REDMOND – May 27, 2010 – With several million Millennials – those born in the 1980s and early 1990s – entering the workforce in the next decade, a tremendous new buying force is emerging for the American auto industry. According to a recent Microsoft survey conducted by Wakefield Research, which explored the car-buying habits of this powerful generation, auto makers and dealers have a real opportunity to entice this vital generation into their dealerships, but have some work to do before they can meet the needs of Millennial buyers.
The study shows that two-thirds (67 percent) of Millennials believe buying a car is one of the most intimidating purchases a person can make, and approximately 85 percent of respondents dislike at least one part of the car purchase procedure. The problem, it appears, is partly in the process of visiting the dealership.
“The sales model hasn’t really changed since the days of the Model T—you walk into a dealership and see a line of desks,” says David Graff, director of U.S. Automotive and Industrial Equipment Industry Solutions at Microsoft. “Then someone jumps up from one of the desks and tries to sell you something.”
This makes no sense these days, he says. Today’s car buyers have too much information and are too technologically savvy to believe a car salesperson is their only means for making a purchase. The Millennial generation has grown up with the Internet, new media sites such as Facebook, and new means of communicating – from email to texting. “These are people who are as comfortable interacting with devices as they are with people,” says Graff. “This means the old sales model for cars may not work anymore.”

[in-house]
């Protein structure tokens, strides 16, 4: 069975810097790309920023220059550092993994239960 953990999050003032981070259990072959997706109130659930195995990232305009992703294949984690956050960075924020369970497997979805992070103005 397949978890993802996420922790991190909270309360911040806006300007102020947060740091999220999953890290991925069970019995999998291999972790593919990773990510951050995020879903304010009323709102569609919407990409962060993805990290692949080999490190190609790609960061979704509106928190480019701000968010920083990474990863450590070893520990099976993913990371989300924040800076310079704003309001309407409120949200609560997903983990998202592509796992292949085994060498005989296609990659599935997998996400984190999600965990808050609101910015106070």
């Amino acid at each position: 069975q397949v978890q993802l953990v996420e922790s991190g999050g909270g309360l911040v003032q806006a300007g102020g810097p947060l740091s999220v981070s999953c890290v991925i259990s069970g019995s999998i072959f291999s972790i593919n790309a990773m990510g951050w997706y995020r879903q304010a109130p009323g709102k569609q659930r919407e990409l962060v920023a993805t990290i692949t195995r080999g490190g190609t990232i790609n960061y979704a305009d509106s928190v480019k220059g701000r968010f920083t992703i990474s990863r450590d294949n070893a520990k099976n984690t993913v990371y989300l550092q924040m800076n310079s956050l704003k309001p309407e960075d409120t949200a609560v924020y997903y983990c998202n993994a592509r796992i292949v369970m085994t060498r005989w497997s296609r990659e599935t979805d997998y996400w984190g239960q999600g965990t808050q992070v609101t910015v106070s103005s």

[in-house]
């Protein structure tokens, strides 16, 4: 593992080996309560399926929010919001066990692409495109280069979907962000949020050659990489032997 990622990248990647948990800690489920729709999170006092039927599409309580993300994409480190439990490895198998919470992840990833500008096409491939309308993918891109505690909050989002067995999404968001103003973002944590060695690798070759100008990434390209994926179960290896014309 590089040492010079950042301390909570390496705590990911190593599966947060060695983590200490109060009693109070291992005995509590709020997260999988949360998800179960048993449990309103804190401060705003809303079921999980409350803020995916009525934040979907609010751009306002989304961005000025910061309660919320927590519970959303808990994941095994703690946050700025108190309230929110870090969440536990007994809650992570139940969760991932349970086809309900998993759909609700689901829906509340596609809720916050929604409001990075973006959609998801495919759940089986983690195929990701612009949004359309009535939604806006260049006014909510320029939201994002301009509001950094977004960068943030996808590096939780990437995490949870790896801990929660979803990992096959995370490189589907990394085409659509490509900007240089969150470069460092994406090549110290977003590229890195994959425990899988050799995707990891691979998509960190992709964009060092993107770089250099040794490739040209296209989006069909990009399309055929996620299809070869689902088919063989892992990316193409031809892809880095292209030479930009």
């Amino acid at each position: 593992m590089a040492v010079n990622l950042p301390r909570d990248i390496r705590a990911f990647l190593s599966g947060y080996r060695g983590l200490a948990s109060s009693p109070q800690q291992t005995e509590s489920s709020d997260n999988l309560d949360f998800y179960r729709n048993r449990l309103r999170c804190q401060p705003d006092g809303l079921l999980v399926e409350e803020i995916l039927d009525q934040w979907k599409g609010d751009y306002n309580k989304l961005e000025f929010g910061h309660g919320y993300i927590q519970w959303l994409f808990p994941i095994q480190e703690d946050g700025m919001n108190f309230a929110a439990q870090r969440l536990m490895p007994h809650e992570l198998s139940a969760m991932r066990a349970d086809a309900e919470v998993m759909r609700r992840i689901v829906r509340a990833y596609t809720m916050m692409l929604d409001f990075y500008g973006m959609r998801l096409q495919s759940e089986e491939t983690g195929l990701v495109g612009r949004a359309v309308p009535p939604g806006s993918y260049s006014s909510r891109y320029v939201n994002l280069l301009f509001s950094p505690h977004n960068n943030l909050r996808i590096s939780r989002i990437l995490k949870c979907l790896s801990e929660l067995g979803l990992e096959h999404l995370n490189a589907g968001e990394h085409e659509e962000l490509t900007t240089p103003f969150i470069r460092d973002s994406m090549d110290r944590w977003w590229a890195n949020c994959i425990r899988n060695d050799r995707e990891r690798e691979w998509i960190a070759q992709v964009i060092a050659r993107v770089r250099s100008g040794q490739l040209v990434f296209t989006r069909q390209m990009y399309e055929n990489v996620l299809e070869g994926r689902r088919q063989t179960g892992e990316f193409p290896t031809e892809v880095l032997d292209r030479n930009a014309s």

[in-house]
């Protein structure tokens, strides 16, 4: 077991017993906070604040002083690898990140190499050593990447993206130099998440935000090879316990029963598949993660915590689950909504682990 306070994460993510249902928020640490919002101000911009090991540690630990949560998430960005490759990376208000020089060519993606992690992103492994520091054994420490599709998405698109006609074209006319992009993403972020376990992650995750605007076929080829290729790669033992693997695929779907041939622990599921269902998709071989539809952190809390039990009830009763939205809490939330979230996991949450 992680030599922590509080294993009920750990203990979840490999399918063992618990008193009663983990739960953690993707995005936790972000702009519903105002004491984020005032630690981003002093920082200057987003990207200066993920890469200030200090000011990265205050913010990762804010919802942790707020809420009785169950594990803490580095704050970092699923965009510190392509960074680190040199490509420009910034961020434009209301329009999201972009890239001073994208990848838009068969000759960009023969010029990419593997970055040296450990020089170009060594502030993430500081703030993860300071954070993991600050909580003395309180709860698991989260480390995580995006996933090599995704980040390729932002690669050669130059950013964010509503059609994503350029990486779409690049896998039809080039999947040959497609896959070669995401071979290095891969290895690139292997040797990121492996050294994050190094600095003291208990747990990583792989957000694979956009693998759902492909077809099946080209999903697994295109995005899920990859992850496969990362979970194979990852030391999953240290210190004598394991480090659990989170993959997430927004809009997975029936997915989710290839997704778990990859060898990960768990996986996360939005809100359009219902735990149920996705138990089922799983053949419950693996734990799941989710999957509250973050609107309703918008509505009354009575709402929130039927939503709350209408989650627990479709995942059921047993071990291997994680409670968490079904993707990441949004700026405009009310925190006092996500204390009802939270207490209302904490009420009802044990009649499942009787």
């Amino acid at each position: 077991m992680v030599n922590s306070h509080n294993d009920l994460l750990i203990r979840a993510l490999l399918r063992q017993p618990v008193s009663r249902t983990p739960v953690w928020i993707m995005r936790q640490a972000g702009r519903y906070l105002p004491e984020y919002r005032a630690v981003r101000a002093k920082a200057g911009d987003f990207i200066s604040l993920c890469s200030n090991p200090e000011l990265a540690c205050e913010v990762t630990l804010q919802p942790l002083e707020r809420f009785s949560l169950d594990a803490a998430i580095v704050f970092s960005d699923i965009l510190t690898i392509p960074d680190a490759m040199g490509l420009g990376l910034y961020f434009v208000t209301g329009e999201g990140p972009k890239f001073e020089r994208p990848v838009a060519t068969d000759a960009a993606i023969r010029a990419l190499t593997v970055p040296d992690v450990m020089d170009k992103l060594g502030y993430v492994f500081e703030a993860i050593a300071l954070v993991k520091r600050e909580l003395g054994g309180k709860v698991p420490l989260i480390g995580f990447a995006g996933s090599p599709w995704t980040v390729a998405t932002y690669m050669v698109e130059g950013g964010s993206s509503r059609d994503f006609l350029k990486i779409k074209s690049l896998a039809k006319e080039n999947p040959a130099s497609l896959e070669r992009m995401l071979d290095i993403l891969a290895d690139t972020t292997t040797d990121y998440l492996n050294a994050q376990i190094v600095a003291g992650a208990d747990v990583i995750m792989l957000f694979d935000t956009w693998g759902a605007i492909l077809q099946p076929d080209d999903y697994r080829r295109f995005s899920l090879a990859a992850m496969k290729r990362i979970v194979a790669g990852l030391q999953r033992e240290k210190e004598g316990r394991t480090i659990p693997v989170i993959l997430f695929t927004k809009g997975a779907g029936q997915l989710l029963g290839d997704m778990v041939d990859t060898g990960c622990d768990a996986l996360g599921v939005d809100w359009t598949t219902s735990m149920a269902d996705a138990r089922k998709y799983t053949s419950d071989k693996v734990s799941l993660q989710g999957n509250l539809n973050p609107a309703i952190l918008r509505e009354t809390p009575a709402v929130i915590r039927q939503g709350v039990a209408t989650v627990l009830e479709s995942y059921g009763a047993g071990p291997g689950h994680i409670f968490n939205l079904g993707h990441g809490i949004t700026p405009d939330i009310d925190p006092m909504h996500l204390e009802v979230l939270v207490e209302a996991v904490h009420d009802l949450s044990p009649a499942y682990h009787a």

The Wakefield research showcases how car-buying habits have changed. On average, Millennials conduct 16 hours of research before making a car-buying decision, typically using an automotive company’s website (58 percent), auto sites such as MSN Auto (53 percent) and automotive blogs (28 percent). In the eyes of many Millennials, the dealer is irrelevant, with 70 percent believing that the dealers actually make the process of buying a car harder, not easier. “They aren’t going to a dealer to find out about a car,” says Graff. “In 16 hours they become as educated about a car as 95 percent of the salespeople in dealerships.”
To take advantage of car buyers’ savvy, Graff says, auto makers and dealers should consider IT capabilities that Millennials like and embrace. Millennials are looking for a dealership that can offer technological resources such as Web-enabled computers on the showroom floor (64 percent) and self-service touch screens (60 percent) that could allow them to custom “build” their desired vehicles and lead them through the buying process. Auto makers and dealers also could install devices that interact with customers’ smartphones, such as tools that allow customers to quickly download information about a specific car’s features.
Today’s customers also want more transparency in the buying process, Graff says. The survey data shows that 84 percent of Millennials think Internet access during a transaction would make the process more fair and transparent. So instead of having salespeople sit behind PC monitors with screens the buyers can’t see, dealers could offer automated financing systems either using in-house PCs or customers’ own laptops. “That way people could conduct the transaction without being bothered,” Graff says.